Sunday, January 19, 2014

Our civilizational choice

Yulia is a brilliant person, and I wish she would write more often on our blog.We had a deep conversation yesterday after finding out the bad news about the repressive laws that just went into effect in Ukraine.

Yulia cited what a Party of Regions (the presidential party) deputy had to say about the new laws. He tried to frame the discussion as a choice of civilizations, and he feels that the West is trying to push their lifestyle onto places like Ukraine. The way the government is currently handling the situation is just an alternative to the Western way of doing things, he says.

This is all well and good. After all, the Western lifestyle is not always positive in our opinion. It is based on consumerism, and it can be wasteful, for example.

But what is being implicitly and explicitly used to counter the Western lifestyle is pretty much the same thing. The elites in their system (I don't know what to call it--Eastern? Russian? Donbassian?) drive fancy cars and fly around in private jets. The businesses they own are very similar to what Yulia and I are used to from America. The hardware store, "Epicenter," for example, is owned by a Party of Regions member. It is a big box store that is quite similar to "Lowe's" or "The Home Depot." The buildings themselves are sprawling landscrapers with giant parking lots located on stroads. They buy and sell large quantities of goods at low prices like "Wal Mart." What is so different from America in this case?

Yulia made the point that few people are suggesting that Ukrainians live in places like this:

Yulia's grandparents' village

or this:

The Carpathian Mountains

or this:

Our house

and live the kind of lifestyle that accompanies living in a place like this--growing your own food, repairing the old homes on your own, and entertaining yourself--like our ancestors did. Instead, the roads to these places are falling apart, the civic buildings are in decay, and there are few jobs here. People are all but forced to move to the city, live in an apartment, buy things from big box stores, and find a job to pay for all these things. This is what Yulia and I were doing in America, so what is all that different about the Donbassian lifestyle compared to the Western one?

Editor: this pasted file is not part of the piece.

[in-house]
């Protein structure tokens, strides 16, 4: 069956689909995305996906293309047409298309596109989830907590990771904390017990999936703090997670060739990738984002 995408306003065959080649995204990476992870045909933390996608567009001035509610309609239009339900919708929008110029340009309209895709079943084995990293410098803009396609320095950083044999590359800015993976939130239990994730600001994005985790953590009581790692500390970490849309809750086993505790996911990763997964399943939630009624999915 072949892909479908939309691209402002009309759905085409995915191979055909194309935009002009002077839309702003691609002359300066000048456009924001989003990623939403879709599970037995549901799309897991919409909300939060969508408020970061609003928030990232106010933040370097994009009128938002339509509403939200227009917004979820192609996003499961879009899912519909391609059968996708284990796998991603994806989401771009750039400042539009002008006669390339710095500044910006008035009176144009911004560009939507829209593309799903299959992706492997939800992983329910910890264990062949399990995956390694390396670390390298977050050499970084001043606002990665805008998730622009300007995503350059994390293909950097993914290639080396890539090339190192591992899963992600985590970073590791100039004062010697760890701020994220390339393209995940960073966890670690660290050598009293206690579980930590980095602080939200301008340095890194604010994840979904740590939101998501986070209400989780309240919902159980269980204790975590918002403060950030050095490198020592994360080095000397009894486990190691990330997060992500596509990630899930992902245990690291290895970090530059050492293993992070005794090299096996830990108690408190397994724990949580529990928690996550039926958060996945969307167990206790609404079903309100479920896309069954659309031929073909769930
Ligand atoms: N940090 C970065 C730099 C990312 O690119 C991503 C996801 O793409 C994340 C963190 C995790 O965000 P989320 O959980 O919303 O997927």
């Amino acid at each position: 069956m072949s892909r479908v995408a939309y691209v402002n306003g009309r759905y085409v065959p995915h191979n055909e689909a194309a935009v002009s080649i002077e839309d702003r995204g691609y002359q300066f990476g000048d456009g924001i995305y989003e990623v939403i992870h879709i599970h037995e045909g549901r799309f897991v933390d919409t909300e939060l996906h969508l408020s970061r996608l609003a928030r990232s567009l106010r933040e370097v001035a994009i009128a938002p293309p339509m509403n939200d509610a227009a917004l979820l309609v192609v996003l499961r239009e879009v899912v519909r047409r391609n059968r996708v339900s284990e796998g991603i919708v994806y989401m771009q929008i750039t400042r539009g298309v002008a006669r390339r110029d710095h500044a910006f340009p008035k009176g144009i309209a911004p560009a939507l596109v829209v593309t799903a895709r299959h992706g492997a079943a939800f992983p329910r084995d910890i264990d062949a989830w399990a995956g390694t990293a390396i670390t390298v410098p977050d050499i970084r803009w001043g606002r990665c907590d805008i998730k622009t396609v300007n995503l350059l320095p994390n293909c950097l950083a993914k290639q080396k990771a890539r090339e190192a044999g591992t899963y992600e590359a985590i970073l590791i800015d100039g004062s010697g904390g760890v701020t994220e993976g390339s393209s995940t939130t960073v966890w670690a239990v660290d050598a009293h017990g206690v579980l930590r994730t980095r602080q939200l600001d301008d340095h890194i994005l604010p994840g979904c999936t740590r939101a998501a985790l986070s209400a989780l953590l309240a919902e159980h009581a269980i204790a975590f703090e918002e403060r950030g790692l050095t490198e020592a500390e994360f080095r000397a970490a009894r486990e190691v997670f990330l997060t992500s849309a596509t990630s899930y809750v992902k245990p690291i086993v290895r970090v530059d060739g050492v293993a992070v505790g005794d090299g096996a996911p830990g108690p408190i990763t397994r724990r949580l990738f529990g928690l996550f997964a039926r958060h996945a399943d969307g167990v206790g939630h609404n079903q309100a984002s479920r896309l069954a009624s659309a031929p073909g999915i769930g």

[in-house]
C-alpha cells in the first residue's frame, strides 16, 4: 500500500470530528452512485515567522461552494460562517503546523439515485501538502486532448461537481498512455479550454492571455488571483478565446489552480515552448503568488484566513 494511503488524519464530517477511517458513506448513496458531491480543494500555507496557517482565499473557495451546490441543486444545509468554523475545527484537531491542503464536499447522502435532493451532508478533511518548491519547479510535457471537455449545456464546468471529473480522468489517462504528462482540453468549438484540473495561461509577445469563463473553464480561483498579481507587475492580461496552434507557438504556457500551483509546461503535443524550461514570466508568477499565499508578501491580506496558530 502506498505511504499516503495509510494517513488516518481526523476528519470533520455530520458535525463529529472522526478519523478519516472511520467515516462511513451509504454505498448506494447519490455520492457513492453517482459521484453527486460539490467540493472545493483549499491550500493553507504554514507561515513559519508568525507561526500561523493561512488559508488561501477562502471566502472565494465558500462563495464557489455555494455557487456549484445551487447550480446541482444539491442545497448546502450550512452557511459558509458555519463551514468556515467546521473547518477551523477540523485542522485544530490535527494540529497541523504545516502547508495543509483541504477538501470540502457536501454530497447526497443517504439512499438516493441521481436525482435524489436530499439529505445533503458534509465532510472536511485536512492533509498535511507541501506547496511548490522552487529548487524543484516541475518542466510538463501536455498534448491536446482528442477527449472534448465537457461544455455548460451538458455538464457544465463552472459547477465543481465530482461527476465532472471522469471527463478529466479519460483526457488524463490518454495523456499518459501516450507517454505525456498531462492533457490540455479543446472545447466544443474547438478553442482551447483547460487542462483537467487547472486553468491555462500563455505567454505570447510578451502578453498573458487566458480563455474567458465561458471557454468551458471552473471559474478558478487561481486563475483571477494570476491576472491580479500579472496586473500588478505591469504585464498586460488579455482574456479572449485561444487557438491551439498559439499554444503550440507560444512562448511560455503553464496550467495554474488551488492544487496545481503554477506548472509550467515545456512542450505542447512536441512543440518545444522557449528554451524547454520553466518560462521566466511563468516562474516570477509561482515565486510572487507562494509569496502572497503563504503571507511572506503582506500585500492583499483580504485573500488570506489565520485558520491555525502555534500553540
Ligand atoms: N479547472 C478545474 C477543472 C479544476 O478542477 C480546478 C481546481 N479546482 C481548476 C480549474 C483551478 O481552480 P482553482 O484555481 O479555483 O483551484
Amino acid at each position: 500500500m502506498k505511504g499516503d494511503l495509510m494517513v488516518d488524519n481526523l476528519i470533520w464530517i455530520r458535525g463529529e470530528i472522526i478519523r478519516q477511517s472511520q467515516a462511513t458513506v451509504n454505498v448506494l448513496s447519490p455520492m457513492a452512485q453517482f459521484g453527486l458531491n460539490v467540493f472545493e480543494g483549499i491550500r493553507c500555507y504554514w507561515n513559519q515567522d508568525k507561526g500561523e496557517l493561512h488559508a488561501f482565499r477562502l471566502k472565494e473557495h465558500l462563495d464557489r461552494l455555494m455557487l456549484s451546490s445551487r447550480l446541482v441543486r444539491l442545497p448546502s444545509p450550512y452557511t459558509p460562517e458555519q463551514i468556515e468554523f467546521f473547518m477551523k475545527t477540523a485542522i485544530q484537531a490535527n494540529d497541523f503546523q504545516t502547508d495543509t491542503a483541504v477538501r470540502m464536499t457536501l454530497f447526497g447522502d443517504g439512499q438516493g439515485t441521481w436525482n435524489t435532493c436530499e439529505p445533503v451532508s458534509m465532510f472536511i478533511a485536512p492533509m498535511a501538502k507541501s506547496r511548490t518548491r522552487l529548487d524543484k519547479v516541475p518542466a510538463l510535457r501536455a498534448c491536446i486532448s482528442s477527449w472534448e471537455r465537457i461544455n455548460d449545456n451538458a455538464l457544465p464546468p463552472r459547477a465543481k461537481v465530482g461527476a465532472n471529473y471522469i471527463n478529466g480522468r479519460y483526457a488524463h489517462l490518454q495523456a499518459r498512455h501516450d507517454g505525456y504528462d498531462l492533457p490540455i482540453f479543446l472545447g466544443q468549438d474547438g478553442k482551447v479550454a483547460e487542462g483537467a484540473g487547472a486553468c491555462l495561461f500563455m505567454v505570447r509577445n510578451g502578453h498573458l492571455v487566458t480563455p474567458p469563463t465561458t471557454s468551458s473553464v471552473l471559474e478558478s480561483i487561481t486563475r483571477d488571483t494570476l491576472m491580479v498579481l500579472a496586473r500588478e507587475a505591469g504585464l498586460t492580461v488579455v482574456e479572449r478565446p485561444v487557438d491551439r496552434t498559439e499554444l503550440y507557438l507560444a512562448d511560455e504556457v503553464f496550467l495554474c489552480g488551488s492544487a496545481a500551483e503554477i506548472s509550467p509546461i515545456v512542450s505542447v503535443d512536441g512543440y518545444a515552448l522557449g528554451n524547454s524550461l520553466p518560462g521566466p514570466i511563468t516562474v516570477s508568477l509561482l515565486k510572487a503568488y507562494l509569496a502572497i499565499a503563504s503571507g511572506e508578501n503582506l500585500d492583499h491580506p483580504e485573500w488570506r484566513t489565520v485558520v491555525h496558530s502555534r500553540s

Yulia and I think framing the discussion in terms of ethnic or civilizational divisions is inaccurate anyway. Look into any civilization, and those people were all growing their own food, repairing their own homes, and entertaining themselves at some point in history.

Those in power love to divide people up and claim them for themselves. That is what Vladimir Putin is doing with Ukraine, claiming that Russia and Ukraine are brothers in a pan-Slavic culture (Russia is, of course, the big brother in this metaphor.).

Pan Slavism is true--Ukraine and Russia do have some things in common historically, culturally, and linguistically. But why cut off Ukraine from Poland? Or Turkey? Or Austria? Or even Ireland? Surely they, and any number of countries, share much with Ukraine.

In the end we must conclude that this is just about elites fighting for control over people. Really, there is a worldwide consumer culture that happens to be dominant right now. This is at least true for Ukraine and America, the two countries we know most intimately. We are interested in an alternative to that culture and lifestyle, but we do not see it being encouraged by the elites in power right now.


  1. May be of interest. Nicely done photo journal of EuroMaidan's workings and doings.

  2. Thanks for sharing that. What beautiful photographs!